When it comes to our kids, the majority of us want the best for them. We want to make sure the things they're eating, wearing, and using are safe and healthy and good for them. We've come a long way from when we were kids, when a Happy Meal was considered a healthy, well-balanced meal and baby oil was a good sunscreen. But even as parents have gotten more concerned with the products we use and buy, it can be super overwhelming to know just which product or food is the safest. It's a lot of information, and it can be hard to know if what we're being told is true. As such, even though more and more parents are concerned with food and product safety, many of them aren't buying the safest options on the market. A new study reveals where the disconnect between thought and action happens, and gives us some ideas on how to do better.
The study was conducted by the NSF International, an independent public health and safety organization. The results, which the organization shared last week, show that 60% of the Americans surveyed are quite concerned about the products they use.
However, despite being concerned, 34% of those surveyed reported that they rarely or never actually research the claims that companies make to verify their validity.
NSF released a new study showing 61% of Americans are concerned about the products they put in, on and around their bodies. However, 34% say they rarely or never research product claims.https://t.co/BRELCTfdPl pic.twitter.com/PUdkkvDqln— NSF International (@NSF_Intl) May 16, 2019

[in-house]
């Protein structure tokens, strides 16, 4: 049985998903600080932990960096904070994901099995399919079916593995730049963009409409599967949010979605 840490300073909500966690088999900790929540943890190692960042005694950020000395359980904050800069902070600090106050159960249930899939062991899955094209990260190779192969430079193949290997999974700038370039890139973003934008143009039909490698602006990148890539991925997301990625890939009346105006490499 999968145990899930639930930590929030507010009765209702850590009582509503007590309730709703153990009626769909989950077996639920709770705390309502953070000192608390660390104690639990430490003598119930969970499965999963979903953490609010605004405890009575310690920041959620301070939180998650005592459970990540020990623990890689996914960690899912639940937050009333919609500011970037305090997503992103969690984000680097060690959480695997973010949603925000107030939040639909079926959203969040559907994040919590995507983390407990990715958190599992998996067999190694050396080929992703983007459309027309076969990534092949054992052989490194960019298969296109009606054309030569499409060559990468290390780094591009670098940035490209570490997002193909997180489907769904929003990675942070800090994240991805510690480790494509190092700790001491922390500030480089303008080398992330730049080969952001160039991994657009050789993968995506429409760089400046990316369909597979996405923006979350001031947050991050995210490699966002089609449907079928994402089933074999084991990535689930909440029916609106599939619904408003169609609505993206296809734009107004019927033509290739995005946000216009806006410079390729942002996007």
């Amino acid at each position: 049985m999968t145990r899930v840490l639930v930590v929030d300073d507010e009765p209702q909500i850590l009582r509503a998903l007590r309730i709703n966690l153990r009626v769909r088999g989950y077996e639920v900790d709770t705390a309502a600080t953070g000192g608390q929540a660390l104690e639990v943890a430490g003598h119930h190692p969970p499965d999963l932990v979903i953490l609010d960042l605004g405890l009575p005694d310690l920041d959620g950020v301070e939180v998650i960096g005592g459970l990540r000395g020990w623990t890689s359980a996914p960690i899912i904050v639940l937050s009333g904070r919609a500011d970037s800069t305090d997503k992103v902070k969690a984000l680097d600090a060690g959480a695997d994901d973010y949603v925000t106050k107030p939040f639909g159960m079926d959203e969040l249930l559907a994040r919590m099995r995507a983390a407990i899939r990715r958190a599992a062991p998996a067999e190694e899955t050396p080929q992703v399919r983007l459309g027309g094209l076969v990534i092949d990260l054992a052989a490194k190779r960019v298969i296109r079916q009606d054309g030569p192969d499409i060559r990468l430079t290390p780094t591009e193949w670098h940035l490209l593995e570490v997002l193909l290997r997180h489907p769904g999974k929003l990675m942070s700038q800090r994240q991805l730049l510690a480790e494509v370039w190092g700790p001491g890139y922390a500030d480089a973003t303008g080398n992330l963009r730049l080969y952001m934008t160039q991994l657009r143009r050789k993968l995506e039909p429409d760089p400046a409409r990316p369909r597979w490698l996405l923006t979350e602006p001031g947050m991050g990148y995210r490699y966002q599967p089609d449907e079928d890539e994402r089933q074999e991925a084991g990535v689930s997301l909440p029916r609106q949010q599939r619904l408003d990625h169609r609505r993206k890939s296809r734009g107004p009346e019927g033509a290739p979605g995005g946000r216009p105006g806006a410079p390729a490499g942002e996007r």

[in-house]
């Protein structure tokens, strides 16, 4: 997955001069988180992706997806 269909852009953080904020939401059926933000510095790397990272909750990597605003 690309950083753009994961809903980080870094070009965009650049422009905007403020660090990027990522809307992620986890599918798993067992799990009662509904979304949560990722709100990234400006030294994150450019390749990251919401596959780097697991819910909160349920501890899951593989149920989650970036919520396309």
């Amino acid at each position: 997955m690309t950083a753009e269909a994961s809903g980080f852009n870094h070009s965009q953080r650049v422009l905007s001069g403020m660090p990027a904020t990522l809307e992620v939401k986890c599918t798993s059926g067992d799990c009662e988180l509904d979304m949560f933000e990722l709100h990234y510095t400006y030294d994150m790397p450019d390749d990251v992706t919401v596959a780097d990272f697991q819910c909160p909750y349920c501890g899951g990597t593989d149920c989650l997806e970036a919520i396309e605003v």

There can be a few reasons for this disconnect. As busy parents, it's so hard to find the time to actually sit down and do thorough research about every single product we buy. We put a lot of faith and trust into the companies we buy from, and if something is branded as healthy, we tend to take their word for it even if we have doubts. Interestingly, 48% of people surveyed said they would still buy products even if they were distrustful or dubious of the claims made by the company.
When it comes to food, the misleading and confusing labels can be part of the problem. 75% of survey respondents said that it's hard to keep track of all the different food certifications and what they mean. And 81% assume that the products they buy (food and personal care) adhere to strict safety and quality standards.
The NSF International says that third-party independent certification can help people make heads and tails of what they're buying. You can also reach out to a trusted health professional to talk about some of your concerns. The onus shouldn't be on parents to decipher what the claims on the products we buy really mean.